Spread compliments like confetti but don’t hoard them



When was the last time you received a compliment? For most of us, quite a while, maybe weeks or months even? Yet, it’s so easy to pay a compliment. It doesn’t cost a thing and makes the recipient feel oh, so good. And you create a better connection between you and the recipient.

“I love your haircut; it flatters your face.”

“That dress you wore looked great on you.”

“The dessert you served with that big bowl of fresh red raspberries and whipped cream was just the absolute best. I’d love the recipe.”

As we retreated to our homes and hunkered down with family during COVID-19, we lost some of our social civility, We forgot how nice it was to have someone recognize something about us or what we did and express it to us in person.

As second-best choices, we’ll take compliments by phone, email or text but we know that these less personal versions are different from a face-to-face version. They may lack the same exuberant praise and facial expression when the voice rises, and there seems to be an exclamation point hanging in the air!

Now that we’re re-emerging more publicly and getting into our old routines more often, we think it’s important to dust off our pandemic ways and remember how good we feel when someone takes notice: “Would you mind me asking whose shoes those are, they’re absolutely darling.” Or “I just love your eyeglasses. Where did you get them or whose are they?”

If we never learned to compliment for whatever reason, we think it’s time to start.

Maybe, ask yourself why. Some people simply find it tough to do so as if there were a limit on how many they can dole out. Maybe, they think it takes away from them. As a result, they never notice a new hair style, piece of furniture in our home, or all the nice things we do in the community where we each live. Or they only compliment us when we’ve complimented them, that tit-for-tat mentality. Putting a like on a Facebook post isn’t the same. Writing something may be better but still doesn’t measure up in our book.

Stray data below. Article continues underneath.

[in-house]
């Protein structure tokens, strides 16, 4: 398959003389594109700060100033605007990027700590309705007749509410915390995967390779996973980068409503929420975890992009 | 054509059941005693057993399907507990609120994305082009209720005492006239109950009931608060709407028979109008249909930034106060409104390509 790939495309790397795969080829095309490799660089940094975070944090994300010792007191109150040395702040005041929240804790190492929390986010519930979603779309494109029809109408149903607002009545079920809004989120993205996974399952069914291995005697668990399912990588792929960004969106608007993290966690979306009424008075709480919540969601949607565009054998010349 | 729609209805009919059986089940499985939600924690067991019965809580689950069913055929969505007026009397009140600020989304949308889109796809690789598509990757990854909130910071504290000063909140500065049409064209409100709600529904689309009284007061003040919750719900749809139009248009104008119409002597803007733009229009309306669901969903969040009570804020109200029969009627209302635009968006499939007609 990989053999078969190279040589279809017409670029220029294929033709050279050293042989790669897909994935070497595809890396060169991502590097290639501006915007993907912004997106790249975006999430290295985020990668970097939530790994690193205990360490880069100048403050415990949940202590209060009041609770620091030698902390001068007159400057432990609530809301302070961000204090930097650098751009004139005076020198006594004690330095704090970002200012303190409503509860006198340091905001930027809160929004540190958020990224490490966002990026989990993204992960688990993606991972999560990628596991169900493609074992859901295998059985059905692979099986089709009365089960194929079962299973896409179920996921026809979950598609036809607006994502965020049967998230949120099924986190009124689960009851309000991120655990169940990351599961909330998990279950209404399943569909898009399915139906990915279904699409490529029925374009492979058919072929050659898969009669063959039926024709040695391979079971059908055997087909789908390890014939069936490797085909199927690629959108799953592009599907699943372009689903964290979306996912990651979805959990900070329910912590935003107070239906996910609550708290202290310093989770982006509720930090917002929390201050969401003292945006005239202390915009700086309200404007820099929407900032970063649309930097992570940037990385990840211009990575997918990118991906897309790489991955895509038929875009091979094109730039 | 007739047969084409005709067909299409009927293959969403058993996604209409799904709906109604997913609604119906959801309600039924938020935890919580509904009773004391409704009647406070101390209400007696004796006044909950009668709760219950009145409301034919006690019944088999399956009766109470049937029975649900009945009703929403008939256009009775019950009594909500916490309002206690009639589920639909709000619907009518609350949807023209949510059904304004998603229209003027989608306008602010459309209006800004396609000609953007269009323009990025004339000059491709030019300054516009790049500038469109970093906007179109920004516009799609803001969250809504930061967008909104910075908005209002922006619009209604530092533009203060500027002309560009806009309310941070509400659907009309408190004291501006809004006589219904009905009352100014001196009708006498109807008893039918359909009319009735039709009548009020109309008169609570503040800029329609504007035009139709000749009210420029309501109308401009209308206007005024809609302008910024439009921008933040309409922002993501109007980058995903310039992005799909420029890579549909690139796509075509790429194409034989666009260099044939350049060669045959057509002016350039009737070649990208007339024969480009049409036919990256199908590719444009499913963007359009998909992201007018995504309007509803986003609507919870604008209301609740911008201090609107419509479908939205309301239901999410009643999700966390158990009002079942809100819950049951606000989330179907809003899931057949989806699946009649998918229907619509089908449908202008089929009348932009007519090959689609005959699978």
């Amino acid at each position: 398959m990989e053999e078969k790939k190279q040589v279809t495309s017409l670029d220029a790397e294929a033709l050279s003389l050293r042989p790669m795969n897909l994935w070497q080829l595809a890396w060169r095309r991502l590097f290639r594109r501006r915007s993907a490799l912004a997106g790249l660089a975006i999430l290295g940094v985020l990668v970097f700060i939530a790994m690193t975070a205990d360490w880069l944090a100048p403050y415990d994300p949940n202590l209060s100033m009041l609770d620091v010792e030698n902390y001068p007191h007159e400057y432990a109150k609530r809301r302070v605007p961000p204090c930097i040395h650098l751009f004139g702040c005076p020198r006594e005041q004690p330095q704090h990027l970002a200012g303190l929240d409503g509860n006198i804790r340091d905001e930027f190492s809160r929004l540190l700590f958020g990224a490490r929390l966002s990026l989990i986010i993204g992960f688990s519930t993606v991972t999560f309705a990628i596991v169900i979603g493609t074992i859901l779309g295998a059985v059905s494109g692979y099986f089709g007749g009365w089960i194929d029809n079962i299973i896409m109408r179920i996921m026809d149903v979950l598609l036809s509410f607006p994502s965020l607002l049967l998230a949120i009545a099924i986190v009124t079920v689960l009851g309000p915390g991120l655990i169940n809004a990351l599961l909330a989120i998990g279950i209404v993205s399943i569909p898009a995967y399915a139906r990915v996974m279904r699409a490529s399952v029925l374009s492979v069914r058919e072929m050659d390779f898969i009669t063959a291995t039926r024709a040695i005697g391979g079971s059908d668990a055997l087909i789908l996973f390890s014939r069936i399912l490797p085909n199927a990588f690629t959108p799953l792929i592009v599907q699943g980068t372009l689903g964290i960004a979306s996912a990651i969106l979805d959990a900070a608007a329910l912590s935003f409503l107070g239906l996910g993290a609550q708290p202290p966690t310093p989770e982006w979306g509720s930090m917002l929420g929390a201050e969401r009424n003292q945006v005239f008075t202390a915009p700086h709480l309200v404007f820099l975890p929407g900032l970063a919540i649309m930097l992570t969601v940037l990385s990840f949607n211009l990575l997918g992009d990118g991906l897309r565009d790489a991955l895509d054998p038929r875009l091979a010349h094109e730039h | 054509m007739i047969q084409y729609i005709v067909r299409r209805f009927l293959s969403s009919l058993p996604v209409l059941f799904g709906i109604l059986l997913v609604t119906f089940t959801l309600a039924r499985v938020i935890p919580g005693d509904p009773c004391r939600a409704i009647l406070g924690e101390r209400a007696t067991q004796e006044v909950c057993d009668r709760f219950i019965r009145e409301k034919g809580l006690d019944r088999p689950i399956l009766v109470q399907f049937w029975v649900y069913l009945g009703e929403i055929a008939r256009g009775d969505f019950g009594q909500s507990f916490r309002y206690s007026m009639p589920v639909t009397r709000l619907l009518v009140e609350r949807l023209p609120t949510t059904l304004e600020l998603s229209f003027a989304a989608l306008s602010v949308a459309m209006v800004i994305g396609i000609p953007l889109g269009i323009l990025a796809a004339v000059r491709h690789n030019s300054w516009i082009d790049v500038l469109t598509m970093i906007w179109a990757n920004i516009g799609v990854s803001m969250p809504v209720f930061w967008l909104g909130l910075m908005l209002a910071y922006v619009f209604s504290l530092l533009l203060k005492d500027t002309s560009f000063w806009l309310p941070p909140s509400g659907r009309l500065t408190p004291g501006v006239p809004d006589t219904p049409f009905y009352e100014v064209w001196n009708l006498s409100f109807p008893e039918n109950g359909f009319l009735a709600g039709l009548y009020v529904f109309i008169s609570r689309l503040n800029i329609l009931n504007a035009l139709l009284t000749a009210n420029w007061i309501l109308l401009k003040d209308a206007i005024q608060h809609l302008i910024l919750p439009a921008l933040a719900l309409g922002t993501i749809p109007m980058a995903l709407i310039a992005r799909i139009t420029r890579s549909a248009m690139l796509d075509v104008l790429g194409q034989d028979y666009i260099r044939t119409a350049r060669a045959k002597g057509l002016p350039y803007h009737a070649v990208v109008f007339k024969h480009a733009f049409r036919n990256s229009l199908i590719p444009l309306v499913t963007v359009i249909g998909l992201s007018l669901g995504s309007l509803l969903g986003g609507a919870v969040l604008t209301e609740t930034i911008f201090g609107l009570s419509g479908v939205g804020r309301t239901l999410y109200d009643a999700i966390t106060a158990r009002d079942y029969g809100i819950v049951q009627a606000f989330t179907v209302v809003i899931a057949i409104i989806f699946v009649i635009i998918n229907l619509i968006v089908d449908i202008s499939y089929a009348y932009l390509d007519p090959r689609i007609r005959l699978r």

Barbara recalls a business newspaper article she wrote for a daily paper where she worked for many years. An editor called out one article each week he thought most worthy and explained why. One week hers on a traveling shoe salesman’s job was cited as a highly personalized tale. She recalls one or two in the entire newsroom congratulating her. She wondered why. Was it envy, failure to read it, or did they not know how to be kind or what to say?

Currently, when there’s so much sadness, illness and deaths everywhere and terrible wars raging, we should work harder at spreading good will like confetti. Shower it everywhere.

When compliments aren’t part of your repertoire how do you insert them? Here’s our technique. Try expressing one compliment a day, and when you see the reaction we bet more will roll of your tongue. For example, a server gives you a free cappuccino, you thank the barista for the swirl of foam. You might try, “It made my latte so much prettier and more delicious.” Next time we bet they’ll add even more foam or give you a large size even if you ordered a small. For that surprise free dessert, thank the server and add a bit more tip.

Tell your neighbor how nice they are about always asking how your dog is when you see them in the elevator or hallway. Tell the cashier at your grocery store how well they bagged your groceries, especially not putting the carton of eggs at the bottom, underneath the heavy box of detergent. Tell your seatmate at an art class you love the way she painted the mountains and sky. Tell the person on the tennis court how well they play. Use detail such as, “Your strategy at the net is wonderful to watch.” Specifics make it extra special, like writing a more personal thank you instead of the generic, basic, “Thanks for the gift.”

If you’re still unsure how to start, practice on a complete stranger. Say something to a teenager who gives up a seat on the subway to an older person, “That was such a nice gesture. Your parents taught you well.”

And don’t take your family members and closest friends for granted. Remember to shower them with compliments. “Thanks for taking the time to unload the dishwasher and put away everything. That was really helpful.”

In turn, when you are complimented, know how to respond. Say nicely, “Thank you, that was so kind; it made me feel so good.”

Before long, complimenting is likely to become automatic. But be wary of not overdoing compliments or they may come across as insincere or even backfire. A false compliment can create a bad taste on the tongue. For example, don’t compliment effusively your friend for making a certain recipe if you don’t like it. If you do, you may get it every time you dine at their home.

A compliment to someone can make their day. “I love that color blue on you. It matches your eyes.” And as the person you complimented walks away feeling valued, they might compliment the next person they see and on and on. This is the type of virus we hope to spread in a healthy way.